macaroni

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English[edit]

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Macaroni closeup.jpg

Etymology[edit]

From Italian maccaroni, obsolete variant of maccheroni (macaroni), plural of maccherone, of uncertain origin.

Pronunciation[edit]

Noun[edit]

macaroni (plural macaronis)

  1. (uncountable) A type of pasta in the form of short tubes; sometimes loosely, pasta in general. [from 17th c.]
  2. (pejorative, now historical) A fop, a dandy; especially a young man in the 18th century who had travelled in Europe and who dressed and often spoke in an ostentatiously affected Continental manner. [from 17th c.]
    • 1890, Oscar Wilde, The Picture of Dorian Gray, ch. XI:
      Delicate lace ruffles fell over the lean yellow hands that were so overladen with rings. He had been a macaroni of the eighteenth century, and the friend, in his youth, of Lord Ferrars.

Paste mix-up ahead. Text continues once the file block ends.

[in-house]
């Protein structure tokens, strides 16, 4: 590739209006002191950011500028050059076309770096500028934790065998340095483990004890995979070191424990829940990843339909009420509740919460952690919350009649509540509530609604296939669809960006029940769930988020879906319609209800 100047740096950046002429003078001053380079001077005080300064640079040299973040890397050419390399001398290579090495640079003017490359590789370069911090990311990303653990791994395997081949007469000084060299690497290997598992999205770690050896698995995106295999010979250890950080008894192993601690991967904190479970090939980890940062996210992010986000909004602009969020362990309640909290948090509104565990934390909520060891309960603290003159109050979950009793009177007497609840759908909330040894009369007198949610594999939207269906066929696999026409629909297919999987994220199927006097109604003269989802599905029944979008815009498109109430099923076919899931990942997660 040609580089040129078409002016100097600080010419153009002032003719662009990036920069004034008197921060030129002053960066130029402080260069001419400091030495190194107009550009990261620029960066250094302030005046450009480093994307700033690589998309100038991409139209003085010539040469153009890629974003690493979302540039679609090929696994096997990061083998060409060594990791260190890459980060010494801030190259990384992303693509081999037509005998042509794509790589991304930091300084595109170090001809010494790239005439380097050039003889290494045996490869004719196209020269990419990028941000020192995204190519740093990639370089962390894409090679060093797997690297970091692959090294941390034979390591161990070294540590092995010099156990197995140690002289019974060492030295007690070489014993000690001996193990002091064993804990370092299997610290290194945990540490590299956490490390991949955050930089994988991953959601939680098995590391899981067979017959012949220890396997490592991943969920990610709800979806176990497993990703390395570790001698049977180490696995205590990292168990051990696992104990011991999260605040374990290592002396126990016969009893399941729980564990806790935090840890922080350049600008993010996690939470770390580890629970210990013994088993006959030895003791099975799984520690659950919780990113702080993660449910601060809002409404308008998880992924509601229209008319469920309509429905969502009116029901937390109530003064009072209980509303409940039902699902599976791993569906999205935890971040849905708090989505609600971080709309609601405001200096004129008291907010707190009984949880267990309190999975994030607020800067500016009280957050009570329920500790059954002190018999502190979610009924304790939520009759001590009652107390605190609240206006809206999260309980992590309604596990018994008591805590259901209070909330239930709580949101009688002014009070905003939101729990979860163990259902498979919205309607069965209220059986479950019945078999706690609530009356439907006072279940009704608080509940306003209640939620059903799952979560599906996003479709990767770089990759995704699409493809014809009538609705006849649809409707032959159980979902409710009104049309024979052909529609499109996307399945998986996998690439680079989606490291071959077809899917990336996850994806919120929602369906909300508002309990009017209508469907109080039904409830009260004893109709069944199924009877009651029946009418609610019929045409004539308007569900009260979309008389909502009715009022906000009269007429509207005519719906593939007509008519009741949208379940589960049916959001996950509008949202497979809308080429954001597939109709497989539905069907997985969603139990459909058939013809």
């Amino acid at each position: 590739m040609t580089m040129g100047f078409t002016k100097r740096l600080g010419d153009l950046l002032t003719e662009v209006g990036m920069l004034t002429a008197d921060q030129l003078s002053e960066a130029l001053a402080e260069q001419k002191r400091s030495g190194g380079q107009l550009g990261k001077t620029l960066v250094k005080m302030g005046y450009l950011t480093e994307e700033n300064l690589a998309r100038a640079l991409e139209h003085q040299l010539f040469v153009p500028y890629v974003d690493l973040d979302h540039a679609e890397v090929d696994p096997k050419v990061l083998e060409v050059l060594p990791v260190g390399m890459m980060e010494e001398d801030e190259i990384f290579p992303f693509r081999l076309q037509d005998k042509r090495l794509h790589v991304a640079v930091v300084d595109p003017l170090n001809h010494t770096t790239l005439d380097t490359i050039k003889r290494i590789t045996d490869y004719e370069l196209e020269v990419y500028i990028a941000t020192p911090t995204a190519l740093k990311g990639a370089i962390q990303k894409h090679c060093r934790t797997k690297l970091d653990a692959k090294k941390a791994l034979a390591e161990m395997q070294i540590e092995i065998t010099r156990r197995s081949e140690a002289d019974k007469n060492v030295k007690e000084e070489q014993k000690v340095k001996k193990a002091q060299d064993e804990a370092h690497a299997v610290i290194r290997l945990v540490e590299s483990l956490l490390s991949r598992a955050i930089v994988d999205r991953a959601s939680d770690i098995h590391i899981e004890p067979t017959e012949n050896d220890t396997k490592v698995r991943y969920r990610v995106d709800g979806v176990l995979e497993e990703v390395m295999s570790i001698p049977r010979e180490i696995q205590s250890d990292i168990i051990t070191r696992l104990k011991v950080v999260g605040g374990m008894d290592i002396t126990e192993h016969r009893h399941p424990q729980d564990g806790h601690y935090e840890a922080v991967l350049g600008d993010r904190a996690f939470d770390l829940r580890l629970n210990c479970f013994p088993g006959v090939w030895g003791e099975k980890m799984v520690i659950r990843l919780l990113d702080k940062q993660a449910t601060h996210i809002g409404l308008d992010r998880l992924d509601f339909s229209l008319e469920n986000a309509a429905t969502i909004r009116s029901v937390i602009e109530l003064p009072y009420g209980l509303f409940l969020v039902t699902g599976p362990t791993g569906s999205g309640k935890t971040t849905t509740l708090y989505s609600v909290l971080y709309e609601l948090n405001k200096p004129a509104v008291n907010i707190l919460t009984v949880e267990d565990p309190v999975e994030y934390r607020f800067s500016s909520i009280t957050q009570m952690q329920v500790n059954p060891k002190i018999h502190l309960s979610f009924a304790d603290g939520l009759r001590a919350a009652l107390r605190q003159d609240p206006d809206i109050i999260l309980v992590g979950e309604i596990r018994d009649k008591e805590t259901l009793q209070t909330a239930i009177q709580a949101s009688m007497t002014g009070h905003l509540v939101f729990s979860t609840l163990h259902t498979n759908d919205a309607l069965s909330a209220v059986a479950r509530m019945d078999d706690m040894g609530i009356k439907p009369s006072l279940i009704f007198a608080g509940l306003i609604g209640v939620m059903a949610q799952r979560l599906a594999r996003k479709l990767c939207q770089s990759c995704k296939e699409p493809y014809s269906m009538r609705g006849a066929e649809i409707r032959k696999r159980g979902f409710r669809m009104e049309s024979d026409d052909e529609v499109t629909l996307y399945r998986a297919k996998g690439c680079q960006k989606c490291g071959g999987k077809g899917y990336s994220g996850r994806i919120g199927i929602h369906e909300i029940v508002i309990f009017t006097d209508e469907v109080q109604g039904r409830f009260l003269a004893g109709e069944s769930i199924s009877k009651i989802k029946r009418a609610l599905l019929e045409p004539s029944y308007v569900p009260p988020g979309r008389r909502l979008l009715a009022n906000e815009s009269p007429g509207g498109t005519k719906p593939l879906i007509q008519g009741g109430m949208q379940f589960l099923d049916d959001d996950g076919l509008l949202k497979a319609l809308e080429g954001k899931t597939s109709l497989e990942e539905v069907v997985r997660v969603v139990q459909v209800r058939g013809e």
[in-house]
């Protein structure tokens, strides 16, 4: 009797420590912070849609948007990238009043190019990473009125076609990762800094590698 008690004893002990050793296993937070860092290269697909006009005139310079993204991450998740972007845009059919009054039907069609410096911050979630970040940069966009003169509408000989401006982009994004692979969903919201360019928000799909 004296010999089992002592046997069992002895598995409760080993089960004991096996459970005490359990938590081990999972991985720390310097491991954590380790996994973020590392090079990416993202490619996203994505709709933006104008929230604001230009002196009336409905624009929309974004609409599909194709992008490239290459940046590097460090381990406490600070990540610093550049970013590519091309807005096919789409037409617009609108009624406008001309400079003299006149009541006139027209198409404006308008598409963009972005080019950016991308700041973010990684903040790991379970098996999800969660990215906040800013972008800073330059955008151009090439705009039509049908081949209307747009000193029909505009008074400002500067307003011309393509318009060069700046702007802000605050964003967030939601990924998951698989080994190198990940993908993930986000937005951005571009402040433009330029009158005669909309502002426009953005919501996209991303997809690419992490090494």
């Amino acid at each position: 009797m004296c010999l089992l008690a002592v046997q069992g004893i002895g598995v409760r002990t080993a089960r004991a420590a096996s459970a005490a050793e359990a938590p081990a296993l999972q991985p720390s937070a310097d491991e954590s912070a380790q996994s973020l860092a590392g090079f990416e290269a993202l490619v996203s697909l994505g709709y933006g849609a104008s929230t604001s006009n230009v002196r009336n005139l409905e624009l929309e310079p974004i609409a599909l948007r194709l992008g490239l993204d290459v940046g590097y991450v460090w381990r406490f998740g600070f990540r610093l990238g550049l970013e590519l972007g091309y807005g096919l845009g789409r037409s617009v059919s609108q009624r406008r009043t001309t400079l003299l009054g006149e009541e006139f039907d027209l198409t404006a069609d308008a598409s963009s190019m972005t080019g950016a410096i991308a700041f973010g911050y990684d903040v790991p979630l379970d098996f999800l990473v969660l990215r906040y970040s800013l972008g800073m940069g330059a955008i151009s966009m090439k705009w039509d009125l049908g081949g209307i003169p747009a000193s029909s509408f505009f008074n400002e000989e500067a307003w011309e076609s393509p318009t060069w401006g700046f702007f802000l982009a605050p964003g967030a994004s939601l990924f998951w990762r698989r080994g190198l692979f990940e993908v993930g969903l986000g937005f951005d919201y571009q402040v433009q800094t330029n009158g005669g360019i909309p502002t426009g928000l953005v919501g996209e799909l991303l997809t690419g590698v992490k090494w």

• 1997, Thomas Pynchon, Mason & Dixon:
      A small, noisy party of Fops, Macaronis, or Lunarians,—it is difficult quite to distinguish which,—has been working its way up the street.

Quotations[edit]

For usage examples of this term, see the citations page.

Hyponyms[edit]

Derived terms[edit]

Related terms[edit]

Translations[edit]

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Anagrams[edit]


Dutch[edit]

Noun[edit]

macaroni n (uncountable)

  1. macaroni

French[edit]

Pronunciation[edit]

Noun[edit]

macaroni m (plural macaronis)

  1. (usually in the plural) macaroni

Anagrams[edit]